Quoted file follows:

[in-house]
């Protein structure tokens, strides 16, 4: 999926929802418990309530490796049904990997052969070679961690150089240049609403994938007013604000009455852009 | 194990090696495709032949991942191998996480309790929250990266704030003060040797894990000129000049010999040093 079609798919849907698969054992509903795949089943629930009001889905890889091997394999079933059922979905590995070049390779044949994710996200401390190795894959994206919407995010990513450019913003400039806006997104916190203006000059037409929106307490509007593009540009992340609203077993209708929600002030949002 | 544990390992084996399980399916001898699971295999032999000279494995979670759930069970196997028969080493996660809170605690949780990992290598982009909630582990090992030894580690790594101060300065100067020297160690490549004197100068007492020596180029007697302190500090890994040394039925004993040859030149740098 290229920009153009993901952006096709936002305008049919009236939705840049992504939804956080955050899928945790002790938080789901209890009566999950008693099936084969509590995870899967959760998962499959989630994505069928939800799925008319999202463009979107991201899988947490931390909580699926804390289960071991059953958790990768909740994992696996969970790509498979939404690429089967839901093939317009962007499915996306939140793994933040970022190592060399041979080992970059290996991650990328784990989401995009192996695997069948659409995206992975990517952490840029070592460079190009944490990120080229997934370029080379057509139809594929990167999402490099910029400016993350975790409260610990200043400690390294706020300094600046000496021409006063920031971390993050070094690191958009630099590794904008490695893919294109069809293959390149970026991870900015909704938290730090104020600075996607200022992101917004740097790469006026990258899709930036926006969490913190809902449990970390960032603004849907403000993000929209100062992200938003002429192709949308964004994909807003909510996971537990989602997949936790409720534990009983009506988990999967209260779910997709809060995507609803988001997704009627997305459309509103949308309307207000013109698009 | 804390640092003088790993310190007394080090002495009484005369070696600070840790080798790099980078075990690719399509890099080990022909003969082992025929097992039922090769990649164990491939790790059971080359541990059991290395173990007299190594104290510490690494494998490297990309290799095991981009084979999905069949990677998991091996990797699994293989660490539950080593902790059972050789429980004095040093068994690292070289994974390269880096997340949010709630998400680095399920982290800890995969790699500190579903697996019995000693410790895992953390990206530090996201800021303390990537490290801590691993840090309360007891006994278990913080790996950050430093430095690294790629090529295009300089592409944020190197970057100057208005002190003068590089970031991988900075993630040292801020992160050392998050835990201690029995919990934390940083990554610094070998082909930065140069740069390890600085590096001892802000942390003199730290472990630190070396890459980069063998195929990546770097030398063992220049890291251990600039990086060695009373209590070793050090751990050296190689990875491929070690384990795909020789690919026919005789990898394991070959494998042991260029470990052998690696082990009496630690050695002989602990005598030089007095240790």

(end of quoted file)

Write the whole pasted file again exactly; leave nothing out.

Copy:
[in-house]
């Protein structure tokens, strides 16, 4: 999926929802418990309530490796049904990997052969070679961690150089240049609403994938007013604000009455852009 | 194990090696495709032949991942191998996480309790929250990266704030003060040797894990000129000049010999040093 079609798919849907698969054992509903795949089943629930009001889905890889091997394999079933059922979905590995070049390779044949994710996200401390190795894959994206919407995010990513450019913003400039806006997104916190203006000059037409929106307490509007593009540009992340609203077993209708929600002030949002 | 544990390992084996399980399916001898699971295999032999000279494995979670759930069970196997028969080493996660809170605690949780990992290598982009909630582990090992030894580690790594101060300065100067020297160690490549004197100068007492020596180029007697302190500090890994040394039925004993040859030149740098 290229920009153009993901952006096709936002305008049919009236939705840049992504939804956080955050899928945790002790938080789901209890009566999950008693099936084969509590995870899967959760998962499959989630994505069928939800799925008319999202463009979107991201899988947490931390909580699926804390289960071991059953958790990768909740994992696996969970790509498979939404690429089967839901093939317009962007499915996306939140793994933040970022190592060399041979080992970059290996991650990328784990989401995009192996695997069948659409995206992975990517952490840029070592460079190009944490990120080229997934370029080379057509139809594929990167999402490099910029400016993350975790409260610990200043400690390294706020300094600046000496021409006063920031971390993050070094690191958009630099590794904008490695893919294109069809293959390149970026991870900015909704938290730090104020600075996607200022992101917004740097790469006026990258899709930036926006969490913190809902449990970390960032603004849907403000993000929209100062992200938003002429192709949308964004994909807003909510996971537990989602997949936790409720534990009983009506988990999967209260779910997709809060995507609803988001997704009627997305459309509103949308309307207000013109698009 | 804390640092003088790993310190007394080090002495009484005369070696600070840790080798790099980078075990690719399509890099080990022909003969082992025929097992039922090769990649164990491939790790059971080359541990059991290395173990007299190594104290510490690494494998490297990309290799095991981009084979999905069949990677998991091996990797699994293989660490539950080593902790059972050789429980004095040093068994690292070289994974390269880096997340949010709630998400680095399920982290800890995969790699500190579903697996019995000693410790895992953390990206530090996201800021303390990537490290801590691993840090309360007891006994278990913080790996950050430093430095690294790629090529295009300089592409944020190197970057100057208005002190003068590089970031991988900075993630040292801020992160050392998050835990201690029995919990934390940083990554610094070998082909930065140069740069390890600085590096001892802000942390003199730290472990630190070396890459980069063998195929990546770097030398063992220049890291251990600039990086060695009373209590070793050090751990050296190689990875491929070690384990795909020789690919026919005789990898394991070959494998042991260029470990052998690696082990009496630690050695002989602990005598030089007095240790």